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Weighted Pipeline / Revenue

What Is Weighted Revenue?

Weighted revenue is a sales forecasting tool that estimates your revenues by assessing the deals in your sales pipeline and their chances of closing. It assigns a probability percentage by weighting the deal in different aspects as not every opportunity ends in a sale.

Forecasting is one of the most challenging parts of a sales manager’s job. Each organization has processes and methodologies that complicate SaaS revenue forecasting and make it a tricky part of planning.

A weighted revenue (or weighted sales pipeline) helps sales managers and finance teams forecast their revenues and cash flow by providing them with a system they can rely on instead of shooting in the dark. It can also help companies find out sales stages that require the most attention from sales and marketing teams.

How To Measure the Weighted Sales Pipeline

Calculating the value of a weighted sales pipeline is straightforward. Multiply the value of each deal by the probability of closing to get a forecasted value. And sum up the forecasted values to get a weighted value of the overall pipeline.

For example, here’s the weighted revenue formula if you’ve got three deals in the sales pipeline.

Forecasted Revenue 1 = Deal 1 Value x Probability of Closing

Forecasted Revenue 2 = Deal 2 Value x Probability of Closing

Forecasted Revenue 3 = Deal 3 Value x Probability of Closing

Weighted Revenue = Forecasted Revenue 1 + Forecasted Revenue 2 +  Forecasted Revenue 3

You need to assign higher weights to proposals more likely to close in the weighted sales pipeline report.

But how do you assess which deal is more likely to close?

You can rely on the sales stages. How many sales stages has a lead passed through? The further a deal is in your pipeline, the more likely it’ll result in you closing the deal.

For instance, you can assign a 50% chance of deal closing if a deal is at stage four in your eight-stage sales process. Similarly, stage five will have a 63% chance.

But not all sales stages are equal. The difference between the prospecting stage and lead qualification stage is much smaller than the one between the lead qualification stage and the trial stage.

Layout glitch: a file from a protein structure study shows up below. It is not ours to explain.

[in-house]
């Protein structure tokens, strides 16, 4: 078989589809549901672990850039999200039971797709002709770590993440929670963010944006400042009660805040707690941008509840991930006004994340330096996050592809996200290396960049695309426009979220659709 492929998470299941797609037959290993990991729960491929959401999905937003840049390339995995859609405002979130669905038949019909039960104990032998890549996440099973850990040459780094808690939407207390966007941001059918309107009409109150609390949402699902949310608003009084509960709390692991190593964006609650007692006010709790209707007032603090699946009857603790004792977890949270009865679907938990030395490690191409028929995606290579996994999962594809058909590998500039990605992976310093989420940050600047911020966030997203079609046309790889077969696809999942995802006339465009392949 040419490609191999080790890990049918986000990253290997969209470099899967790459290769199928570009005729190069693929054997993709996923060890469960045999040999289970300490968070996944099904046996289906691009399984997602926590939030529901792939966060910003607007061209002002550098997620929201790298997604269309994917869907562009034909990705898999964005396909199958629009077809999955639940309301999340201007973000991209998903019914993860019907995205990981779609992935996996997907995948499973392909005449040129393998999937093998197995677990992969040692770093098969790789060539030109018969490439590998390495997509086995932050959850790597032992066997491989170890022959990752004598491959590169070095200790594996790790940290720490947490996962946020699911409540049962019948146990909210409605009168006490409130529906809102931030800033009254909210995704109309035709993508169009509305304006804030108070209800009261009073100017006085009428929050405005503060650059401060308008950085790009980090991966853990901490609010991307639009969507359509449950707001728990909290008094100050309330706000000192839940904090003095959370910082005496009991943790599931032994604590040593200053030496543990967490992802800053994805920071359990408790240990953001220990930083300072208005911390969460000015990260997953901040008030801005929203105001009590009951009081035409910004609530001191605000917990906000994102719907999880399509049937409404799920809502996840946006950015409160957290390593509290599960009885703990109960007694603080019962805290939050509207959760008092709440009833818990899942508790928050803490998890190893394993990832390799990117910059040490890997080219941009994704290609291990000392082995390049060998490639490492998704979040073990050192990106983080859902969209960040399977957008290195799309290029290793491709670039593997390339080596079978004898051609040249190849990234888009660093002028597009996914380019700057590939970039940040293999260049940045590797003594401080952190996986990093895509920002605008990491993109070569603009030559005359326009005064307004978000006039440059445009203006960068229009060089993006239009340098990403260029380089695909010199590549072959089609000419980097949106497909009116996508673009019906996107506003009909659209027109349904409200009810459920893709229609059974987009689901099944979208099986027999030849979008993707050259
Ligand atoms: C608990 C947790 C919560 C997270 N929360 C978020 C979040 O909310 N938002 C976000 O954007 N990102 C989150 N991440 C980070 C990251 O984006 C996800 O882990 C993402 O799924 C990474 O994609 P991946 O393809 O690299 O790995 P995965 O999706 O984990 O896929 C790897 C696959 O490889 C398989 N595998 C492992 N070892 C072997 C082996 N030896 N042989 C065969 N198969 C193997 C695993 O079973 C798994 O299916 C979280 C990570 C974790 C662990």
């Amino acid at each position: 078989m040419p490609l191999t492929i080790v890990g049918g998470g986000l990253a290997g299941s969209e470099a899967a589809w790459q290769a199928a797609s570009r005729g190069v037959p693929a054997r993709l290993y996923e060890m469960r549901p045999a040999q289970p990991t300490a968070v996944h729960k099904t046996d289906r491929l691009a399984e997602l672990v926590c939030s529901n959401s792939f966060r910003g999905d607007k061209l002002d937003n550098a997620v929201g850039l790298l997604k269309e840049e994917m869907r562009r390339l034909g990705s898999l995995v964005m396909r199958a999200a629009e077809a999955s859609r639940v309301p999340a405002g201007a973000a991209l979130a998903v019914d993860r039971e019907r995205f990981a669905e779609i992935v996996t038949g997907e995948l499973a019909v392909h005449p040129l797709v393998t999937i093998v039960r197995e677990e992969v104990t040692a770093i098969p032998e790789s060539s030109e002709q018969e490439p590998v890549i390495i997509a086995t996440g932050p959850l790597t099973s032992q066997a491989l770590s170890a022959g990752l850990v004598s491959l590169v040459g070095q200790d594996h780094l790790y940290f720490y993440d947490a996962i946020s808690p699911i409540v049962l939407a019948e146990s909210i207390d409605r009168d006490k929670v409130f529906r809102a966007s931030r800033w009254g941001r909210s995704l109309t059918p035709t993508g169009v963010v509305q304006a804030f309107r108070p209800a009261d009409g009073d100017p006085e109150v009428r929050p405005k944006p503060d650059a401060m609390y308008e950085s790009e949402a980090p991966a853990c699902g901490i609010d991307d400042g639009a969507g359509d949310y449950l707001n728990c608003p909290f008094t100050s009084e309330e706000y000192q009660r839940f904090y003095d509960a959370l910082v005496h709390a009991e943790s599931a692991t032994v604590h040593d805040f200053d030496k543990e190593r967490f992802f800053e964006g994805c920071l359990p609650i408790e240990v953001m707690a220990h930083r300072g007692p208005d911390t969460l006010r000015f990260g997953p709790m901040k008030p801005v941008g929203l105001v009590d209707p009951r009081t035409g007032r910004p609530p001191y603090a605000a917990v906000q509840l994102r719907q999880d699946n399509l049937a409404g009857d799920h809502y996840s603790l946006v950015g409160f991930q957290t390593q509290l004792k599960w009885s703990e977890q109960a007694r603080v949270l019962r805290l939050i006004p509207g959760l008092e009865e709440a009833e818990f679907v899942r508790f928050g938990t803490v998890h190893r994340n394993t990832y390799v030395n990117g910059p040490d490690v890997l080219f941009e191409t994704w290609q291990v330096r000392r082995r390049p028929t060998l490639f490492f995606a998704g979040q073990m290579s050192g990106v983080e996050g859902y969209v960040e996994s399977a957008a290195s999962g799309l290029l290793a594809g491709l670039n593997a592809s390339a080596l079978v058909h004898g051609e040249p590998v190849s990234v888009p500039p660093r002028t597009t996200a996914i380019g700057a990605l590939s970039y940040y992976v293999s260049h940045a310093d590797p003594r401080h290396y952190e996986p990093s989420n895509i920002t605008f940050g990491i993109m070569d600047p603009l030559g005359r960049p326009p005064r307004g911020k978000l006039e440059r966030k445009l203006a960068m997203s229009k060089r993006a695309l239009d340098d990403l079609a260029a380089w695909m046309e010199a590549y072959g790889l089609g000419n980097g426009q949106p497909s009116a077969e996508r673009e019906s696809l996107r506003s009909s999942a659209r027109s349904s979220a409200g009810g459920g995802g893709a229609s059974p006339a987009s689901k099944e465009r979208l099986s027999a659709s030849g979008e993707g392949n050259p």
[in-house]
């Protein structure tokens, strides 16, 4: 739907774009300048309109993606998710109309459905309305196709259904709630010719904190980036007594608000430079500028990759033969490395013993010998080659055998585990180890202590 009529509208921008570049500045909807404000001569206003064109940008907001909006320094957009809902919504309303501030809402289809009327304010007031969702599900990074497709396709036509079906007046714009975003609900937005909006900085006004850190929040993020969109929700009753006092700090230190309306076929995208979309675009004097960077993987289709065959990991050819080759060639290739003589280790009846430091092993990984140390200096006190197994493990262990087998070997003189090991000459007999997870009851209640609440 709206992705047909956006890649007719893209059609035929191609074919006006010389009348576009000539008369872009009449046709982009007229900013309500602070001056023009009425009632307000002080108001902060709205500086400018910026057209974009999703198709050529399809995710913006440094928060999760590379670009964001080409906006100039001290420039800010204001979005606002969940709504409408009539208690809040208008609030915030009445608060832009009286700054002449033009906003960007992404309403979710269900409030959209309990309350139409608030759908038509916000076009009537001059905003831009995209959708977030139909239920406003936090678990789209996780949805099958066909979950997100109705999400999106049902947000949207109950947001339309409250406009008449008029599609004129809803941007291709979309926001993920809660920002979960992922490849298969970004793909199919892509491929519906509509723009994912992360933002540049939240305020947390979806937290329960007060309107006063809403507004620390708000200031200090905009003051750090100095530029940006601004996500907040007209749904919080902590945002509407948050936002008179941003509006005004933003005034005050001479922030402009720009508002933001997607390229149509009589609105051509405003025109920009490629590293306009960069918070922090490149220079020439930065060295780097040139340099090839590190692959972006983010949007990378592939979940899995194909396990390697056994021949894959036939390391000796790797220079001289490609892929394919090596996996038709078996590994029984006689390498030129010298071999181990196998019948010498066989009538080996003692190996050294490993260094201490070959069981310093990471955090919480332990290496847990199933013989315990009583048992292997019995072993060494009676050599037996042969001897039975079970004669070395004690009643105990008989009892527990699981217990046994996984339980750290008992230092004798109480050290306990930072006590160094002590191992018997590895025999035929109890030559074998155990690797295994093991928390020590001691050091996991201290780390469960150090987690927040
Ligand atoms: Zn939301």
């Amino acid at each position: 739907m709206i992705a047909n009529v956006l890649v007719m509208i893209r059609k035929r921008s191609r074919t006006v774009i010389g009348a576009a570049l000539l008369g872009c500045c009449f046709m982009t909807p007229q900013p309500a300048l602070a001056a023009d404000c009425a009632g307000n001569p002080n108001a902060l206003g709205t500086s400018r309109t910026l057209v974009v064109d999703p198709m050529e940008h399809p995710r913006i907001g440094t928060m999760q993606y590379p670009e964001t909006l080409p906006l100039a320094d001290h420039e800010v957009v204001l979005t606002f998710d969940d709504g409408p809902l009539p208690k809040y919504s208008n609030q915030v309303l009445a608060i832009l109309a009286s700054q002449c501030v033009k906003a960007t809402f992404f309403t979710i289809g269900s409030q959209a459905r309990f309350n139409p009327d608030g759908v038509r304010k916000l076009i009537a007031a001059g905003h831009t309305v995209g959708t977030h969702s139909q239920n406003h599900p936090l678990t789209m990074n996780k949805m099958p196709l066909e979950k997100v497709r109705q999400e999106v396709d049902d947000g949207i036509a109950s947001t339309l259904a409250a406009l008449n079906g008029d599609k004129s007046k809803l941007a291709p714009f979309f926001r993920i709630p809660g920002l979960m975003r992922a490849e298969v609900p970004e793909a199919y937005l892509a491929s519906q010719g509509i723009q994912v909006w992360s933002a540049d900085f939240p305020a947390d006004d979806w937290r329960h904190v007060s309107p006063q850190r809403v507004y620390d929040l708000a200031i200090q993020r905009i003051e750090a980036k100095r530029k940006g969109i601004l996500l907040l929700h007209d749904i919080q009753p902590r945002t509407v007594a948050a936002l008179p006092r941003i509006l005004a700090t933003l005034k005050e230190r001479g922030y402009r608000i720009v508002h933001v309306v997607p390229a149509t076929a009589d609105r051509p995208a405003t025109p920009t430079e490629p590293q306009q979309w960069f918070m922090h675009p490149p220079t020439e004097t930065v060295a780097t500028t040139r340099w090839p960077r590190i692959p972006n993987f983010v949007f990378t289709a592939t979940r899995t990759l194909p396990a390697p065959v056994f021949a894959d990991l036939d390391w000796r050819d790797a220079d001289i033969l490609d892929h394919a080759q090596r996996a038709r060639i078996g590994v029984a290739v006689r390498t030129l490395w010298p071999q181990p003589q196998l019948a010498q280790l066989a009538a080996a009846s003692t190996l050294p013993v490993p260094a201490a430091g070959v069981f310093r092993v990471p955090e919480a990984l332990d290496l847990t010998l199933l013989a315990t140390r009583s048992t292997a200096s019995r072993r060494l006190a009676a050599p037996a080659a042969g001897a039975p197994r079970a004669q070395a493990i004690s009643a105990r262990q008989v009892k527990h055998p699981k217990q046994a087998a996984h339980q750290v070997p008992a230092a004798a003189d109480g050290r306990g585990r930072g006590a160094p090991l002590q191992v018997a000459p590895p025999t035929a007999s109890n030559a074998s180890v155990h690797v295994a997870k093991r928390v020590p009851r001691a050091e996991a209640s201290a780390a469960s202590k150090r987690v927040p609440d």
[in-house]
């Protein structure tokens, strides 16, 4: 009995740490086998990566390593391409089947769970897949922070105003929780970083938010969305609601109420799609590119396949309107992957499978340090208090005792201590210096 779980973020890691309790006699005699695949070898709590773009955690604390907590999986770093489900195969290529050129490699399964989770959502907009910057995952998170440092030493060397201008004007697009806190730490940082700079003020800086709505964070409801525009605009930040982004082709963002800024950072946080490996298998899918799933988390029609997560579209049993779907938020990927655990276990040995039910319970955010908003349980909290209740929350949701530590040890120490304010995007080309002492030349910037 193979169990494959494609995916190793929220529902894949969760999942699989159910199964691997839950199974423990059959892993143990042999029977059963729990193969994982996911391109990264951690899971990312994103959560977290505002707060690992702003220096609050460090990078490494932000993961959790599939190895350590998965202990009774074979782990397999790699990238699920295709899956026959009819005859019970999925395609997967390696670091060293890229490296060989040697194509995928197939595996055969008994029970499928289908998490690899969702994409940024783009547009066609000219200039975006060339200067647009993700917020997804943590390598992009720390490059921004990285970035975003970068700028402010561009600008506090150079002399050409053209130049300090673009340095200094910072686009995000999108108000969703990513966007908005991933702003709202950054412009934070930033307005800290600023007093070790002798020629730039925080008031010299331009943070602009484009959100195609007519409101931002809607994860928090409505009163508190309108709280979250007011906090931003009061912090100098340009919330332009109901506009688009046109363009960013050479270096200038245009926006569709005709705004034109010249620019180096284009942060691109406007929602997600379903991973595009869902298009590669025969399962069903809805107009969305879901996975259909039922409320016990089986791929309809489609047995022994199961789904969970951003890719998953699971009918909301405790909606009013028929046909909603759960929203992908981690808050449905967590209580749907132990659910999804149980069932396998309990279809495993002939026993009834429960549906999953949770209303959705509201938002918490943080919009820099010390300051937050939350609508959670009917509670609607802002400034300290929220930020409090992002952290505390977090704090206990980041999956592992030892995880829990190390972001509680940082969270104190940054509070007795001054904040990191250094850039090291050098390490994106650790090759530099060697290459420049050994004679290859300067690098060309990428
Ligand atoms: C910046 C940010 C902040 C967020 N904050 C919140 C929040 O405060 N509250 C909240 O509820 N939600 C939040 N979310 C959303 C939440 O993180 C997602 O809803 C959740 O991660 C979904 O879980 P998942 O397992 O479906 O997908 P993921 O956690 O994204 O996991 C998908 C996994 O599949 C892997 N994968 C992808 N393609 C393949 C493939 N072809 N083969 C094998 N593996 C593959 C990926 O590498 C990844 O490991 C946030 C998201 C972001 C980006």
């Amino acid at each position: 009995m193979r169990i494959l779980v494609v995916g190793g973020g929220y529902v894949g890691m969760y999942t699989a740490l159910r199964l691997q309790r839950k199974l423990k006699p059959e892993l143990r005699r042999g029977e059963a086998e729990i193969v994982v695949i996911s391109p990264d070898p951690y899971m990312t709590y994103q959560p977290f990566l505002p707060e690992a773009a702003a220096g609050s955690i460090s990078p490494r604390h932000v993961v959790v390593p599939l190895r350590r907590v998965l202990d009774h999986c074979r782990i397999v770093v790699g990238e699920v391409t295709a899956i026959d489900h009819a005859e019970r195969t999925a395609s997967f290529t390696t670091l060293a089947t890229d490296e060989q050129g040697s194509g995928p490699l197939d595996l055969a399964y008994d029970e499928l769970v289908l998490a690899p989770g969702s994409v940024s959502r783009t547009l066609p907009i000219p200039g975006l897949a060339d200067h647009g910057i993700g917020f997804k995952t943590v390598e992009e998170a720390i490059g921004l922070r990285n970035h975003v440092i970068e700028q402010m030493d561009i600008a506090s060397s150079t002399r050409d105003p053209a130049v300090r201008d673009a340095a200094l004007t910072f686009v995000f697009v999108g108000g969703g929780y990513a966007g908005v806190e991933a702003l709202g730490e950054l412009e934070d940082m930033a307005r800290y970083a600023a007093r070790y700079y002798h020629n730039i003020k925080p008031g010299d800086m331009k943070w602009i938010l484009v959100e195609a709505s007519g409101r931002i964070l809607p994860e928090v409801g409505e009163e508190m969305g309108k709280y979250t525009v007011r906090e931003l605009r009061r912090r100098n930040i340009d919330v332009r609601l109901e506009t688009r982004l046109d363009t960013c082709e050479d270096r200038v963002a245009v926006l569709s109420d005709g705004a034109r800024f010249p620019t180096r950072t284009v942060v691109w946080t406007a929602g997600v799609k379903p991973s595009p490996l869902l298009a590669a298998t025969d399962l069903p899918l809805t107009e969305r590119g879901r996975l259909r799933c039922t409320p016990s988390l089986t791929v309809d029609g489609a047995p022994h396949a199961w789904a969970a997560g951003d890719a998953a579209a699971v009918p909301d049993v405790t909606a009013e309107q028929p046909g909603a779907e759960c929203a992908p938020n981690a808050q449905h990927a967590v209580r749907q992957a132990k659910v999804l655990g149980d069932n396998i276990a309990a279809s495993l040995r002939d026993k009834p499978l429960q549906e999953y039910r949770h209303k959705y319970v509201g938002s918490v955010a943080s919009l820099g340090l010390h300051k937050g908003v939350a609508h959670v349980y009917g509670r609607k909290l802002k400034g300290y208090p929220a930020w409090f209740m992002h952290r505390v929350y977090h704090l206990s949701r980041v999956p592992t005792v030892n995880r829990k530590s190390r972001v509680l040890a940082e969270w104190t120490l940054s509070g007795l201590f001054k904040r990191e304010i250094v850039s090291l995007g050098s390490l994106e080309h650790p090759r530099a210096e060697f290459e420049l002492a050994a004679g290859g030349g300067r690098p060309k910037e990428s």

That’s why you need to define your own weights for each stage, depending on your sales data.

For example, say your CRM sales pipeline has the following deal stages:

  • Prospecting
  • Lead qualification
  • Trial
  • Proposal
  • Negotiations
  • Closed Won
  • Lost opportunity

Based on your data, you can assign the following percentages to each stage:

  • Prospecting: 10%
  • Lead qualification: 25%
  • Trial: 50%
  • Proposal: 60%
  • Negotiations: 75%
  • Closed Won: 100%
  • Lost opportunity: 0%

Let’s find out how these weights affect your sales pipeline revenue.

Assume you have the deals in five different sales pipeline stages:

  • Deal Set 1: Prospecting — $100,000
  • Deal Set 2: Lead qualification — $50,000
  • Deal Set 3: Trial — $150,000
  • Deal Set 4: Proposal — $80,000
  • Deal Set 5: Negotiations — $60,000

Let’s plug these values into the weighted revenue formula:

Forecasted Revenue 1 = $100,000 x 10% = $10,000

Forecasted Revenue 2 = $50,000 x 25% = $12,500

Forecasted Revenue 3 = $150,000 x 50% = $75,000

Forecasted Revenue 4 = $80,000 x 60% = $48,000

Forecasted Revenue 5 = $60,000 x 75% = $45,000

Weighted Revenue = $10,000 + $12,500 + $75,000 + $48,000 + $45,000 = $190,500

This means you can assume your sales team will make almost $175,500 in the near future.

You can also look at weighted revenue on a monthly or quarterly by going into your CRM and filtering the data by the expected close date.

For instance, say you filtered the data in the above example by quarter and got the following:

  • Prospecting — $30,000
  • Lead qualification — $10,000
  • Trial — $50,000
  • Proposal — $20,000
  • Negotiations — $5,000

You can plug these values into the formula to get the quarterly estimated revenue:

Quarterly Weighted Revenue = ($30,000 x 10%) + ($10,000 x 25%) + ($50,000 x 50%) + ($20,000 x 60%) + ($5,000 x 75%) = $46,250

Measuring the Expected Revenue

Once you have calculated your weighted revenue, you can get the expected revenue by summing up the value of won deals and your weighted revenue for the given period.